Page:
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Alternative forms[edit]


From Middle English gayole, gaylle, gaille, gayle, gaile, via Old French gaiole, gayolle, gaole, from Medieval Latin gabiola, for Late Latin caveola, a diminutive of Latin cavea (cavity, coop, cage). Doublet of caveola and related to cage. More at cajole.


  • IPA(key): /d͡ʒeɪ(ə)l/
  • (file)
  • (file)
  • Rhymes: -eɪl


jail (countable and uncountable, plural jails)

  1. A place or institution for the confinement of persons held against their will in lawful custody or detention, especially (in US usage) a place where people are held for minor offenses or with reference to some future judicial proceeding.
    Synonyms: slammer, hoosegow
    Coordinate terms: big house, prison
    Hypernyms: correctional facility, correctional institution
    • 1966, Robert Coover, “Part II, section 11”, in The Origin of the Brunists, first edition, page 218:
      Taking a shower at the high school, Tommy (the Kitten) Cavanaugh kids Ugly Palmers. "Ugly, if you think the world is coming to an end," he says, "what are you wasting your time here at this jail for? You gonna need American history up there?"
    • 2015 June 7, “Bail”, in Last Week Tonight with John Oliver, season 2, episode 16, HBO:
      “I’m out!” That, of course, is an excerpt from Robert Durst’s children’s books [sic], Goodbye Jail. “Goodbye money. Goodbye bail. I killed them all, but goodbye jail. Of course! Of course!”
  2. (uncountable) Confinement in a jail.
    • 2011 December 14, Steven Morris, “Devon woman jailed for 168 days for killing kitten in microwave”, in Guardian[1]:
      He said Robins had not been in trouble with the law before and had no previous convictions. Jail would have an adverse effect on her and her three children as she was the main carer.
  3. (horse racing) The condition created by the requirement that a horse claimed in a claiming race not be run at another track for some period of time (usually 30 days).
  4. In dodgeball and related games, the area where players who have been struck by the ball are confined.
  5. (computing, FreeBSD) A kind of sandbox for running a guest operating system instance.

Usage notes[edit]

  • (place of confinement): Like many nouns denoting places where people spend time, jail requires no article after certain prepositions: hence in jail (detained in a jail), go to jail (become detained in a jail), and so on. The forms in a jail, go to a jail, and so on do exist, but tend to imply mere presence in the jail, rather than detention there. Compare also in the hoosegow/slammer.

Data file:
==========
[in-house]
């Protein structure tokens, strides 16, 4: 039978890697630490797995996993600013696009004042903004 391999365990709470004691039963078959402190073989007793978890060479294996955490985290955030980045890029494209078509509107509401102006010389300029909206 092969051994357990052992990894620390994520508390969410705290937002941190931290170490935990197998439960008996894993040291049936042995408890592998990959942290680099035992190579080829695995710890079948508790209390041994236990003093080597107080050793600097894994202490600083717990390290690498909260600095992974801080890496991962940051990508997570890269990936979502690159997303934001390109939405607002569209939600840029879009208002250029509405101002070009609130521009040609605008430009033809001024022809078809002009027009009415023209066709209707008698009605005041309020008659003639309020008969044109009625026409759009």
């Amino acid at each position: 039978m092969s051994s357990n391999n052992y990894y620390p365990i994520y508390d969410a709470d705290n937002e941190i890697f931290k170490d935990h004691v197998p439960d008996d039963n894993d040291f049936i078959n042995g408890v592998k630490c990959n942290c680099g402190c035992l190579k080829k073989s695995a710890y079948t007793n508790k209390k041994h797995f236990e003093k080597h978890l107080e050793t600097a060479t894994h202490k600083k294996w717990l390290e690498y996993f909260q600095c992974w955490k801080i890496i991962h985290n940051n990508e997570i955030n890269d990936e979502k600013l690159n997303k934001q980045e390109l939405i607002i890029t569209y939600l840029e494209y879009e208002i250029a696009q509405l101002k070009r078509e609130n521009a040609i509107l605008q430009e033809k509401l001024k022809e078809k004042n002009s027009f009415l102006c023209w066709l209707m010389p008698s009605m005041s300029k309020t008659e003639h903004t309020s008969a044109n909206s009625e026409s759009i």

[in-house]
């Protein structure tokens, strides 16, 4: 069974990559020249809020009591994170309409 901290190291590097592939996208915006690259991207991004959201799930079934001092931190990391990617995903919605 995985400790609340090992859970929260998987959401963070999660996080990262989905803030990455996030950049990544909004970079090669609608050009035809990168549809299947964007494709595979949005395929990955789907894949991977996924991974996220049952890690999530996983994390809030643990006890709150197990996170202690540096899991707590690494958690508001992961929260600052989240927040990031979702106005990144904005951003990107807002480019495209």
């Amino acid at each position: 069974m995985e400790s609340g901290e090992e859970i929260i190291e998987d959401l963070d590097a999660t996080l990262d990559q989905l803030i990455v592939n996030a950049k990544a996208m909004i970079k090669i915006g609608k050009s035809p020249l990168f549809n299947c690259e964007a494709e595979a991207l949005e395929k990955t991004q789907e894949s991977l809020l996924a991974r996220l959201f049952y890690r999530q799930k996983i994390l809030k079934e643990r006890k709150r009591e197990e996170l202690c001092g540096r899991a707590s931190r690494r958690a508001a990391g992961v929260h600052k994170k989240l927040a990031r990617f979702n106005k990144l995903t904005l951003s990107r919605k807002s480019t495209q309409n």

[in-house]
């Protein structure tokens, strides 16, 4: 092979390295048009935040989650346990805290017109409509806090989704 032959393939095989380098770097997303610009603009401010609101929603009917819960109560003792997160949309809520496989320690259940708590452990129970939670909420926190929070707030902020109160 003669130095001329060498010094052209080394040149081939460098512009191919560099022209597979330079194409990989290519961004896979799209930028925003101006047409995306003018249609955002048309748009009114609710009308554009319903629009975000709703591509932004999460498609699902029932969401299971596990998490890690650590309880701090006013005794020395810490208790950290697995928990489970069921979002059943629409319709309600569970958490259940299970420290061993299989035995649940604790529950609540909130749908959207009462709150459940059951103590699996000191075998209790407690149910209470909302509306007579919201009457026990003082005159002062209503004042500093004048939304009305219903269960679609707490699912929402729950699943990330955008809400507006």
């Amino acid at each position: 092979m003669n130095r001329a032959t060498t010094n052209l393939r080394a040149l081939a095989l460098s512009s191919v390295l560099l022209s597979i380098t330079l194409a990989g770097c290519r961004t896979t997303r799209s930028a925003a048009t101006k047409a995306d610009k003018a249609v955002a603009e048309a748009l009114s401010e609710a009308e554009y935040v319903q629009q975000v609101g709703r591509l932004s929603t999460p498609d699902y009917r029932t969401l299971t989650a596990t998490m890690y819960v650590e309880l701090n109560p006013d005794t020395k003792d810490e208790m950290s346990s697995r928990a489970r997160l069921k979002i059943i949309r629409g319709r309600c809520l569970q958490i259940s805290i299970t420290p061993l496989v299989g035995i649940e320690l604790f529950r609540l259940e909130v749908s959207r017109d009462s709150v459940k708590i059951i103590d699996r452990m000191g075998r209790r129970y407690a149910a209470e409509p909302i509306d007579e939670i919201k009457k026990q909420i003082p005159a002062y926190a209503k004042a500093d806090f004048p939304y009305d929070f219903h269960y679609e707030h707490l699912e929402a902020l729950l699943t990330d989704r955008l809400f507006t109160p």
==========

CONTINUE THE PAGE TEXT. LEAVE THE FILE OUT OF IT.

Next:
• Until Monopoly popularised the spelling jail in the UK and Australia, gaol was the standard spelling in these countries.
  • In the United States, there is a formal distinction between the terms jail and prison – the former refers to facilities run by local governments, the later refers to facilities run by the state and federal governments; however, this distinction is not always observed in informal usage. By contrast, in most of the rest of the English-speaking world, the two terms are synonymous.

Derived terms[edit]


  • Hindustani:
    • Hindi: जेल (jel)
    • Urdu: جیل(jel)
  • Punjabi: ਜੇਲ੍ਹ (jelh)
  • Welsh: jêl, jael



jail (third-person singular simple present jails, present participle jailing, simple past and past participle jailed)

  1. To imprison.
    • 2013 August 10, “Can China clean up fast enough?”, in The Economist, volume 408, number 8848:
      It has jailed environmental activists and is planning to limit the power of judicial oversight by handing a state-approved body a monopoly over bringing environmental lawsuits.
    • 2020 September 9, “Network News: Man jailed for Hillingdon murder”, in Rail, page 25:
      A 22-year-old man has been jailed for life with a minimum term of 25 years for fatally stabbing 22-year-old Tashan Daniel in an unprovoked attack at Hillingdon Underground station on September 24 2019.